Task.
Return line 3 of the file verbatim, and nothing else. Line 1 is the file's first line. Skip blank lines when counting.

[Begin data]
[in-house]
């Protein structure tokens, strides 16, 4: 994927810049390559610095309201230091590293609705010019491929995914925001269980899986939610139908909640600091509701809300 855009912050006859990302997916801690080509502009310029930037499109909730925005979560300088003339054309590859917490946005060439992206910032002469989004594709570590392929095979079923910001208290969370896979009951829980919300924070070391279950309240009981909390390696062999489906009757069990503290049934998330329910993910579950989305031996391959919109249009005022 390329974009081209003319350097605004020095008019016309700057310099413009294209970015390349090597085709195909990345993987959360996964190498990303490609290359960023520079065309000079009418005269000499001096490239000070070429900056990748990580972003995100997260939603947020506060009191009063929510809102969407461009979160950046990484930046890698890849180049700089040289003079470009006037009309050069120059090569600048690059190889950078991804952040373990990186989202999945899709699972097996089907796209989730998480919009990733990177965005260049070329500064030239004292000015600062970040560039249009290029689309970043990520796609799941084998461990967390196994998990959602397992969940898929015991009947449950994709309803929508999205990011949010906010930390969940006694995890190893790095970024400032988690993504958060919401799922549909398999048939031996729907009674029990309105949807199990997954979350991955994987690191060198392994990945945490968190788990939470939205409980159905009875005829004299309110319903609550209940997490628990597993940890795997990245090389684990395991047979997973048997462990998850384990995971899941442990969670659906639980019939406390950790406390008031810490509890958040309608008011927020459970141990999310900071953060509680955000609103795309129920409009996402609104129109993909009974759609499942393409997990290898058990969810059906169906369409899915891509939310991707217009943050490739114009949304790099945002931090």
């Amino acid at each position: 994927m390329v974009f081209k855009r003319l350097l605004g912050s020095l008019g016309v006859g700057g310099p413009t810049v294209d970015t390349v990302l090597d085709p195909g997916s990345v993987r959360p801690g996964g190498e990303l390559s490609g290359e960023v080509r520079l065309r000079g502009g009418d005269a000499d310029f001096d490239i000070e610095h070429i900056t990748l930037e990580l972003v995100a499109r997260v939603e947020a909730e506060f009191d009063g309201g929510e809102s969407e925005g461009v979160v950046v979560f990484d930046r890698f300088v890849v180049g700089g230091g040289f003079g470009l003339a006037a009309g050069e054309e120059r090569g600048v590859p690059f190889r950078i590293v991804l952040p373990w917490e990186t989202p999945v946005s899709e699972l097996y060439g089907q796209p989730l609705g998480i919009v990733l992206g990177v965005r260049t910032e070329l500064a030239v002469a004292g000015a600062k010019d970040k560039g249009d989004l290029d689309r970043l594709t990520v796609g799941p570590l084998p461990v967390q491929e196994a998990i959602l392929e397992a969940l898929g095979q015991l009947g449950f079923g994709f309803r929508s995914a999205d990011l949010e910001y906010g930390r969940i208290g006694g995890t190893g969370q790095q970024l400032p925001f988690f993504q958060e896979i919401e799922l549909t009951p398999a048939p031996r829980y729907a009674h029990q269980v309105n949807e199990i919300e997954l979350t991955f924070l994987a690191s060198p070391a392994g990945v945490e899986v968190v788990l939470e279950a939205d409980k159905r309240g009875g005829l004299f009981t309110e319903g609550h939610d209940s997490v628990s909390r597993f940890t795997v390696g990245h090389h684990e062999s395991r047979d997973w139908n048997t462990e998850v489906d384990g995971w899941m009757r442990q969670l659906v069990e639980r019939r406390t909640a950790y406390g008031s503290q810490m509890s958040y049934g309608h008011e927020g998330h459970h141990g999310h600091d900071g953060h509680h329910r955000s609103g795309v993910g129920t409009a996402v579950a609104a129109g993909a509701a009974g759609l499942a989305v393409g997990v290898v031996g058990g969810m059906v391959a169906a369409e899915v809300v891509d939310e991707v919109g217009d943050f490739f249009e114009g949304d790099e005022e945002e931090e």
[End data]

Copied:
């Amino acid at each position: 994927m390329v974009f081209k855009r003319l350097l605004g912050s020095l008019g016309v006859g700057g310099p413009t810049v294209d970015t390349v990302l090597d085709p195909g997916s990345v993987r959360p801690g996964g190498e990303l390559s490609g290359e960023v080509r520079l065309r000079g502009g009418d005269a000499d310029f001096d490239i000070e610095h070429i900056t990748l930037e990580l972003v995100a499109r997260v939603e947020a909730e506060f009191d009063g309201g929510e809102s969407e925005g461009v979160v950046v979560f990484d930046r890698f300088v890849v180049g700089g230091g040289f003079g470009l003339a006037a009309g050069e054309e120059r090569g600048v590859p690059f190889r950078i590293v991804l952040p373990w917490e990186t989202p999945v946005s899709e699972l097996y060439g089907q796209p989730l609705g998480i919009v990733l992206g990177v965005r260049t910032e070329l500064a030239v002469a004292g000015a600062k010019d970040k560039g249009d989004l290029d689309r970043l594709t990520v796609g799941p570590l084998p461990v967390q491929e196994a998990i959602l392929e397992a969940l898929g095979q015991l009947g449950f079923g994709f309803r929508s995914a999205d990011l949010e910001y906010g930390r969940i208290g006694g995890t190893g969370q790095q970024l400032p925001f988690f993504q958060e896979i919401e799922l549909t009951p398999a048939p031996r829980y729907a009674h029990q269980v309105n949807e199990i919300e997954l979350t991955f924070l994987a690191s060198p070391a392994g990945v945490e899986v968190v788990l939470e279950a939205d409980k159905r309240g009875g005829l004299f009981t309110e319903g609550h939610d209940s997490v628990s909390r597993f940890t795997v390696g990245h090389h684990e062999s395991r047979d997973w139908n048997t462990e998850v489906d384990g995971w899941m009757r442990q969670l659906v069990e639980r019939r406390t909640a950790y406390g008031s503290q810490m509890s958040y049934g309608h008011e927020g998330h459970h141990g999310h600091d900071g953060h509680h329910r955000s609103g795309v993910g129920t409009a996402v579950a609104a129109g993909a509701a009974g759609l499942a989305v393409g997990v290898v031996g058990g969810m059906v391959a169906a369409e899915v809300v891509d939310e991707v919109g217009d943050f490739f249009e114009g949304d790099e005022e945002e931090e």